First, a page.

I posted this link in another thread but thought it deserved its own topic.
With the threat to our rights from Red Flag Laws and the anti firearm biases of many in the mental and physical health care professions I suspect there are more than a few firearm owners reluctant to seek help for any issues they may face. But even the most responsible law abiding firearms owners can have a rough stretch.
I saw an interview on the Firearms and Freedoms video series a couple days ago. I believe it was of the founder of WTTA, Walk The Talk America. His goal, in cooperation with other organizations, is to educate mental health professionals about “firearms culture” and to reach out to firearms owners and let them know help is available if they ever need it. I liked what he had to say and think the goal is an important one. I believe a lot more people in need would seek help if they felt supported instead of vilified.
I think better than half of my patients are also gun owners, and we have some great conversations. Because I’ve developed trusting relationships with these folks, they know and trust I’m looking out for their well-being. Only twice in the last seven years have a asked a patient to lock their guns up and give the key to a spouse or other trusted person. And nobody has ever harmed themselves with a gun.
The only times I would ask someone to render their guns inaccessible is if I feel, in my clinical assessment, they are an immediate danger to themselves or others. As in, “I want to kill myself (or someone else) and I have a plan and I am going to carry it out at a specific time.” Or anything close to that. I would also recommend someone who is actively psychotic or someone with diagnosed dementia to make their firearms inaccessible. We always lean the side of safety.
In any case, yes, there needs to be honest conversations about mental illness in general and, as the FAA did for pilots, give gun owners safe ways to get the help they need while also protecting themselves and those they know and love.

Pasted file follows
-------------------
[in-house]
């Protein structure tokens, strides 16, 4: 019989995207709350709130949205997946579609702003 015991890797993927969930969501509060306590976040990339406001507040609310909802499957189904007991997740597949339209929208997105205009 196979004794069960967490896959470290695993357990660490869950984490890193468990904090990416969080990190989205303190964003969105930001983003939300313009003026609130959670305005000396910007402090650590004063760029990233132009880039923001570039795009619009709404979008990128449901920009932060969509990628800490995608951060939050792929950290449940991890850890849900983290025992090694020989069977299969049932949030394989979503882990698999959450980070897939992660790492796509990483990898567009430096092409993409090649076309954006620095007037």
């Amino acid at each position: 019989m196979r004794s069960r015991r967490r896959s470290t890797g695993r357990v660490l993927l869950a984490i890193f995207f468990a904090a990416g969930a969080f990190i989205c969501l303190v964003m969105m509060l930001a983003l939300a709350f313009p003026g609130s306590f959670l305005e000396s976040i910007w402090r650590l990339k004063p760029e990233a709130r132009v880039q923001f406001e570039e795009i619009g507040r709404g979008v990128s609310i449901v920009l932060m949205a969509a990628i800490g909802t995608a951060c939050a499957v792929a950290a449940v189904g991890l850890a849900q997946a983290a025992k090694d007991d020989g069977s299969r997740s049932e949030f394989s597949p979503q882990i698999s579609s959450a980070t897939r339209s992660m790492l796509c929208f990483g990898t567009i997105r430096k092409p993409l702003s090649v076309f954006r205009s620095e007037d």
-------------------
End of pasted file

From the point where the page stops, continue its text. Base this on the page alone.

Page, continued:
Interesting and maybe helpful in stemming the tide of mass shootings by individuals who have serious (and obvious) mental health issues.
However, I did not see anything on the WTTA web site that encouraged mental health professionals to: (1) regularly check in with patients for whom they have prescribed psychotropic drugs (“How are you feeling and doing with that anti-anxiety Xanax prescription?”) or (2) to actually report individuals to the NCIS if they are suffering from dangerous mental illnesses. Many mass killers are individuals who were well known to their mental health community and were prescribed powerful psychotropic drugs for their illness, but, unfortunately, we live in a “prescribe and forget” mental health system where seriously ill individuals are rarely reported to the NCIS, and thus, can freely acquire firearms.
In some cases, regulated industries have been forced to the left. Politicians (left and right) have suddenly become very interested in telling phsycologists, psychiatrists, and therapists how to do their job. But those on the left have been more successful.
Imagine a know-nothing politician telling a mechanic how to fix your car. You probably wouldn’t stand for that. But politicians do the same thing with medical and mental health professionals, and the public applauds their efforts.